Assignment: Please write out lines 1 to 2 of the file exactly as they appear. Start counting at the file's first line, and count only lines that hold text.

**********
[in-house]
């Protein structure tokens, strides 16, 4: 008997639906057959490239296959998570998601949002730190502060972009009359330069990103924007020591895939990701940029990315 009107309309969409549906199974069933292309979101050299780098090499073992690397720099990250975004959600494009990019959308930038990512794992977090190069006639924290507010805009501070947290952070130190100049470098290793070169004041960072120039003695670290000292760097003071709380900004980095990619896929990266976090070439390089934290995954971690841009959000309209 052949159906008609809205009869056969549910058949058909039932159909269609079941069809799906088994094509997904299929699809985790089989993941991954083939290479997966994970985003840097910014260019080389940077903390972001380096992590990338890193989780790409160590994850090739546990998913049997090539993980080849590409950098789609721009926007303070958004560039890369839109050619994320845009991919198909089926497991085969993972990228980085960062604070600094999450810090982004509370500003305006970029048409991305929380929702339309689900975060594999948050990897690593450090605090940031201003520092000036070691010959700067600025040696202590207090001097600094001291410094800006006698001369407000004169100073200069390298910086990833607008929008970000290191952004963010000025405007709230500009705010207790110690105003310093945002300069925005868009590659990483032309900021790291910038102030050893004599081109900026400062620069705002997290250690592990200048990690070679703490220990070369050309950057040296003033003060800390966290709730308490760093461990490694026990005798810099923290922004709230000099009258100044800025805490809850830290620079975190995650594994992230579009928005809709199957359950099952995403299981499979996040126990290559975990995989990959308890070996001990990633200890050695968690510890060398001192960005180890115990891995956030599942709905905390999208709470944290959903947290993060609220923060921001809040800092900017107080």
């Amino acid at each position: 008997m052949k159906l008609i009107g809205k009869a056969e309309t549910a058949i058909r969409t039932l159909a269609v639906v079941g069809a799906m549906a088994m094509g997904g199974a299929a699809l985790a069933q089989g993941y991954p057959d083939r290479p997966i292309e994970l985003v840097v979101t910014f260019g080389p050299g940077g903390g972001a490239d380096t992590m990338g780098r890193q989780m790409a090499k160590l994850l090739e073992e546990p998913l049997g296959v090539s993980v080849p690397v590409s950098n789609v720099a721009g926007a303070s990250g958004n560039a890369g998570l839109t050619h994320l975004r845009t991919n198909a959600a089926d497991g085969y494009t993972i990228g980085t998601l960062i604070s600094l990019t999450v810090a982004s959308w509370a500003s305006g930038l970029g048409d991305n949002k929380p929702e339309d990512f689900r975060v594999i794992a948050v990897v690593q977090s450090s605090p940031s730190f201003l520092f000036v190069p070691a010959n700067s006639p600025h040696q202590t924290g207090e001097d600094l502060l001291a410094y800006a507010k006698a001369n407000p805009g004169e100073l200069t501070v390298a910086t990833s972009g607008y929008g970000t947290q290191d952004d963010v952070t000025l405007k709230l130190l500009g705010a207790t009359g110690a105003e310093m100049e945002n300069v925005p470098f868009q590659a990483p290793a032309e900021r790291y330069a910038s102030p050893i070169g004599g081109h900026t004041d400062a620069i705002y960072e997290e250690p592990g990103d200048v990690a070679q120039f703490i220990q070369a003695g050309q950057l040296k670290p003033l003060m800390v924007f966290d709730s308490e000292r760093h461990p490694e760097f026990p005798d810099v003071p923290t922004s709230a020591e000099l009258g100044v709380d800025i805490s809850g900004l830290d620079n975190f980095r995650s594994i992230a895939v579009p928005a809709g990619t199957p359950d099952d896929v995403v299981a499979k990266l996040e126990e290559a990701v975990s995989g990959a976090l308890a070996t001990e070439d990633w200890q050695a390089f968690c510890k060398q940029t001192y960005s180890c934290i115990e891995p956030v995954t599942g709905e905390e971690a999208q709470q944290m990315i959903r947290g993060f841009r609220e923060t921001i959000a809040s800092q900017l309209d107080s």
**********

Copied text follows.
[in-house]
């Protein structure tokens, strides 16, 4: 008997639906057959490239296959998570998601949002730190502060972009009359330069990103924007020591895939990701940029990315 009107309309969409549906199974069933292309979101050299780098090499073992690397720099990250975004959600494009990019959308930038990512794992977090190069006639924290507010805009501070947290952070130190100049470098290793070169004041960072120039003695670290000292760097003071709380900004980095990619896929990266976090070439390089934290995954971690841009959000309209 052949159906008609809205009869056969549910058949058909039932159909269609079941069809799906088994094509997904299929699809985790089989993941991954083939290479997966994970985003840097910014260019080389940077903390972001380096992590990338890193989780790409160590994850090739546990998913049997090539993980080849590409950098789609721009926007303070958004560039890369839109050619994320845009991919198909089926497991085969993972990228980085960062604070600094999450810090982004509370500003305006970029048409991305929380929702339309689900975060594999948050990897690593450090605090940031201003520092000036070691010959700067600025040696202590207090001097600094001291410094800006006698001369407000004169100073200069390298910086990833607008929008970000290191952004963010000025405007709230500009705010207790110690105003310093945002300069925005868009590659990483032309900021790291910038102030050893004599081109900026400062620069705002997290250690592990200048990690070679703490220990070369050309950057040296003033003060800390966290709730308490760093461990490694026990005798810099923290922004709230000099009258100044800025805490809850830290620079975190995650594994992230579009928005809709199957359950099952995403299981499979996040126990290559975990995989990959308890070996001990990633200890050695968690510890060398001192960005180890115990891995956030599942709905905390999208709470944290959903947290993060609220923060921001809040800092900017107080």